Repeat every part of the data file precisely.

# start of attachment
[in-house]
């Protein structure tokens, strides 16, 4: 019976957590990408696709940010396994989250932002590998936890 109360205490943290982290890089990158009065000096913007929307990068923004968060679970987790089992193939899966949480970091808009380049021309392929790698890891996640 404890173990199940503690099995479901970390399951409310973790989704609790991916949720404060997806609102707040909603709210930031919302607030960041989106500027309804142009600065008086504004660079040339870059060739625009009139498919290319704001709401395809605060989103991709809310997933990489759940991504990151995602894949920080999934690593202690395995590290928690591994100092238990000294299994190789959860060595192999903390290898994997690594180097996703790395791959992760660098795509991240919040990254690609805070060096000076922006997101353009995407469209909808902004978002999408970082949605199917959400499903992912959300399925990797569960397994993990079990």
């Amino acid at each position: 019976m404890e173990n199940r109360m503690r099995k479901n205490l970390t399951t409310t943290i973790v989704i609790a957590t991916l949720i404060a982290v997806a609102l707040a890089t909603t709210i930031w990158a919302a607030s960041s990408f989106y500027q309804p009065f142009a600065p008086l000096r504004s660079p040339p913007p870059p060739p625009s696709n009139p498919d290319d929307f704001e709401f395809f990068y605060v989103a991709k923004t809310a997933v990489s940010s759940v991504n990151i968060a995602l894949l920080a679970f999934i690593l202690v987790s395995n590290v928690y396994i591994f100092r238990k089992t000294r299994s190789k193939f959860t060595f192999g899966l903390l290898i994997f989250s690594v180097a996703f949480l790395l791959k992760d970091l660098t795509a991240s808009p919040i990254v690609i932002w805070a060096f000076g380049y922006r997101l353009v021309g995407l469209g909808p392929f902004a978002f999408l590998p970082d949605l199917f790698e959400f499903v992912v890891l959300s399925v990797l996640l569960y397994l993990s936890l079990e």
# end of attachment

[in-house]
């Protein structure tokens, strides 16, 4: 019976957590990408696709940010396994989250932002590998936890 109360205490943290982290890089990158009065000096913007929307990068923004968060679970987790089992193939899966949480970091808009380049021309392929790698890891996640 404890173990199940503690099995479901970390399951409310973790989704609790991916949720404060997806609102707040909603709210930031919302607030960041989106500027309804142009600065008086504004660079040339870059060739625009009139498919290319704001709401395809605060989103991709809310997933990489759940991504990151995602894949920080999934690593202690395995590290928690591994100092238990000294299994190789959860060595192999903390290898994997690594180097996703790395791959992760660098795509991240919040990254690609805070060096000076922006997101353009995407469209909808902004978002999408970082949605199917959400499903992912959300399925990797569960397994993990079990």
């Amino acid at each position: 019976m404890e173990n199940r109360m503690r099995k479901n205490l970390t399951t409310t943290i973790v989704i609790a957590t991916l949720i404060a982290v997806a609102l707040a890089t909603t709210i930031w990158a919302a607030s960041s990408f989106y500027q309804p009065f142009a600065p008086l000096r504004s660079p040339p913007p870059p060739p625009s696709n009139p498919d290319d929307f704001e709401f395809f990068y605060v989103a991709k923004t809310a997933v990489s940010s759940v991504n990151i968060a995602l894949l920080a679970f999934i690593l202690v987790s395995n590290v928690y396994i591994f100092r238990k089992t000294r299994s190789k193939f959860t060595f192999g899966l903390l290898i994997f989250s690594v180097a996703f949480l790395l791959k992760d970091l660098t795509a991240s808009p919040i990254v690609i932002w805070a060096f000076g380049y922006r997101l353009v021309g995407l469209g909808p392929f902004a978002f999408l590998p970082d949605l199917f790698e959400f499903v992912v890891l959300s399925v990797l996640l569960y397994l993990s936890l079990e």